Researchers from the University of Otago in New Zealand have found raw fruits and veggies are better for your mental health than those that are cooked, canned and processed. Study authors say this is probably because cooking and processing can reduce the amount of nutrients in the food, so we don’t get the full benefits from them when we eat them in that form.
“Our research has highlighted that the consumption of fruit and vegetables in their ‘unmodified state’ is more strongly associated with better mental health compared to cooked/canned/processed fruit and vegetables,” explains lead study author Kate Brookie.
So what kind of produce should we be eating to get the biggest mood boost? The best foods for mental health include carrots, bananas, apples, dark leafy greens, grapefruit, citrus, fresh berries, cucumber and kiwi. Let’s add these to the shopping list ASAP.
Source: New York Post
If you’re ready to clear out your kid’s toy chest Marie Kondo-style and banish all the blocks and stray Lego pieces that don’t spark joy to you, we feel your pain. Toy clutter is a constant battle for most parents, but a recent study may give us the push we need to downsize our kids’ toy collections.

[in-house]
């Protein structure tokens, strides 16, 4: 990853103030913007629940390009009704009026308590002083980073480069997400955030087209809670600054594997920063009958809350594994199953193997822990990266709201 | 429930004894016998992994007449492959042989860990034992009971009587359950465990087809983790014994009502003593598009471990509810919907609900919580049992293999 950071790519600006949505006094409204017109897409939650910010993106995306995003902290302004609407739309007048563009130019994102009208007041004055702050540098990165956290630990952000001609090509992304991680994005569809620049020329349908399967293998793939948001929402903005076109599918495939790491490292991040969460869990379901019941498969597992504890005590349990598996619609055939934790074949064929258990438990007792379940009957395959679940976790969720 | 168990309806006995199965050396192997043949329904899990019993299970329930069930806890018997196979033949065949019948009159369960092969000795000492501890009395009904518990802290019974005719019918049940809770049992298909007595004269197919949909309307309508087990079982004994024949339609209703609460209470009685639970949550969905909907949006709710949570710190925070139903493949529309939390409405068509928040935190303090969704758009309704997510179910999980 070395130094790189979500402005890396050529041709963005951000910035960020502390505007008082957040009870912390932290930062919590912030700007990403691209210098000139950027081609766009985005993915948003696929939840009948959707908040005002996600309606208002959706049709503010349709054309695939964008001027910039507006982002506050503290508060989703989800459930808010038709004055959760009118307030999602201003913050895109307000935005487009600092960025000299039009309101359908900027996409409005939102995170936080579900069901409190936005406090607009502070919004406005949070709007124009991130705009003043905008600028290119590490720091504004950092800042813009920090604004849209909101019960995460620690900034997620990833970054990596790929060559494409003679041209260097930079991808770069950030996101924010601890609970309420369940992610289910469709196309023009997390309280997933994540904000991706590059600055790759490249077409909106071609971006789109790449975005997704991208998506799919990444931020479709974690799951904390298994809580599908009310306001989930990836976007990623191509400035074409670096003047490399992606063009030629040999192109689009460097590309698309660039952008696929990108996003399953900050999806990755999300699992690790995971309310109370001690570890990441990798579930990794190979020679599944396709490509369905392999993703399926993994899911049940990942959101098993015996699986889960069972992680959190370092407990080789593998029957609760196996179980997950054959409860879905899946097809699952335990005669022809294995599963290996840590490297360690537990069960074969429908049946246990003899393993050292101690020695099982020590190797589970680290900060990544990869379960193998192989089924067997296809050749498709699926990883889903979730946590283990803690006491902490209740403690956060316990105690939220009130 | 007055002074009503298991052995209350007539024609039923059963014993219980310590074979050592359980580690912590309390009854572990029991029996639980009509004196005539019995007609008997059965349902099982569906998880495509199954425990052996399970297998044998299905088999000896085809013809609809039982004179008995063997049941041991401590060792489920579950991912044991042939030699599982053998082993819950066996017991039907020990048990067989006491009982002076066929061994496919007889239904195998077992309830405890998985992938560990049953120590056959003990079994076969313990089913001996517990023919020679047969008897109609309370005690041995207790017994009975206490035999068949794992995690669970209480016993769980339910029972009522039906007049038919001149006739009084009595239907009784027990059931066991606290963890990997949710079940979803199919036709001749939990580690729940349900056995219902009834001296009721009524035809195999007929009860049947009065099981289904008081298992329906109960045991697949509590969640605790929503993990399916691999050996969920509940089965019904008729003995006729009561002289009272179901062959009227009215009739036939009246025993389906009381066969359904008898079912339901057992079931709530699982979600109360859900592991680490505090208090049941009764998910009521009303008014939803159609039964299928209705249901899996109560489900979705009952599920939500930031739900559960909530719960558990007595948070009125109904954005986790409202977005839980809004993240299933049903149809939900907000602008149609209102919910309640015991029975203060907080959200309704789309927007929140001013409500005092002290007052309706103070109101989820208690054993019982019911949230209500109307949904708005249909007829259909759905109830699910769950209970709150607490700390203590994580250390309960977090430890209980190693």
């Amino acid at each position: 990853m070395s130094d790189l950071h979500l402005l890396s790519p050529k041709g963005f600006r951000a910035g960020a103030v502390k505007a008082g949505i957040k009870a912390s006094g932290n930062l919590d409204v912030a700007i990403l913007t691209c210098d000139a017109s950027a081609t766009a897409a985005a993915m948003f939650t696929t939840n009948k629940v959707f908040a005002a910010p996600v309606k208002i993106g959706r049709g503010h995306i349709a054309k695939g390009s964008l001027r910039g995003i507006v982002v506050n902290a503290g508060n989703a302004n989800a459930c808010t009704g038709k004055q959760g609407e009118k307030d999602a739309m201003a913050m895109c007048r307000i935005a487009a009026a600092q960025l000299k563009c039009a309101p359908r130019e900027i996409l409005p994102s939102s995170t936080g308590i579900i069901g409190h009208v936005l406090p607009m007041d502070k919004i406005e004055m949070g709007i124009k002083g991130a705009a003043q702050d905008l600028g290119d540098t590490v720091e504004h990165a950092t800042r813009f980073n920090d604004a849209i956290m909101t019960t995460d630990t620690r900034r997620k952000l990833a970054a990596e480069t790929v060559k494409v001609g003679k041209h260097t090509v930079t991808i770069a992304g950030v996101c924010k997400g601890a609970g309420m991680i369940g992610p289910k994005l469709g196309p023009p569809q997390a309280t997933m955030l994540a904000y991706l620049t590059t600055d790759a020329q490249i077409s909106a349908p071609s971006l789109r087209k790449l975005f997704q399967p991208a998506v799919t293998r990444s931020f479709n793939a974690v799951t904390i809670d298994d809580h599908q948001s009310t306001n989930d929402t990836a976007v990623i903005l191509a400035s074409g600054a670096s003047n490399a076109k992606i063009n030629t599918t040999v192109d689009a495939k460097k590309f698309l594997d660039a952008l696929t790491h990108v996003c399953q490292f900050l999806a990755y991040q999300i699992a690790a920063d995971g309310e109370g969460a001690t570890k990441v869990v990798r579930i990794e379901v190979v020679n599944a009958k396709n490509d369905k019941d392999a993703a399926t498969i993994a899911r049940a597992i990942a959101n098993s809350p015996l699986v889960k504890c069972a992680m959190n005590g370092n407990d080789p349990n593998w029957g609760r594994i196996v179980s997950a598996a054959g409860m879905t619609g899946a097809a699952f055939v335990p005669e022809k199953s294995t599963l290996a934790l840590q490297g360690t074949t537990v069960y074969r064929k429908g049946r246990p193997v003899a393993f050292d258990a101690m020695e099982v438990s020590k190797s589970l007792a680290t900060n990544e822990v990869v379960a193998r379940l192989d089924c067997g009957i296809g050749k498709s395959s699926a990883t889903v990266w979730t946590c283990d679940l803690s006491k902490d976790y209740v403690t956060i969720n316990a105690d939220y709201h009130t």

According to the study, when children are in an environment with fewer toys, they actually have a happier, healthier playtime. Researchers tested toddlers for half an hour, one group with four toys and the other with 16, and found that the tots with fewer toys stayed actively engaged for a longer period of time. With fewer to choose from, they found new ways to use the same toy, which further develops their cognitive skills.
So basically, the more toys kids have, the less focused they will be. And when kids are young in those early developmental years, their attention spans are short enough already, we don’t need to make it worse by overloading them with dozens of things to play with.
But don’t feel bad if your kids room is packed with toys. Caregivers of these study participants said they had an average of at least 90 toys at home for their toddlers. At least now we can start pairing down without feeling guilty, we want our kids to be happier, after all.
Source: Good Housekeeping
We rely on financial therapists and family assistants, like sitters and nannies, to help us get through life, but we had no idea homework therapists were a thing. But it turns out, these mental health experts/tutor hybrids are here to help parents cope with Common Core curriculum and stop the screaming matches with their second graders over homework. And who wouldn’t want that.
Homework therapists are often clinical psychologists who help ease students’ anxiety using things like mindfulness breathing techniques and lavender-scented “stress dough” while helping them focus on tasks for class. Their background in therapy helps students with social and emotional situations while lowering stress to help boost academic performance.
Sounds great, right? Except paying for a service like this could be tough: some professional homework therapists charge up to $600 an hour. Lots of students could benefit from help with organizational and time management skills and test anxiety, but not many parents have room in their budgets for the expense.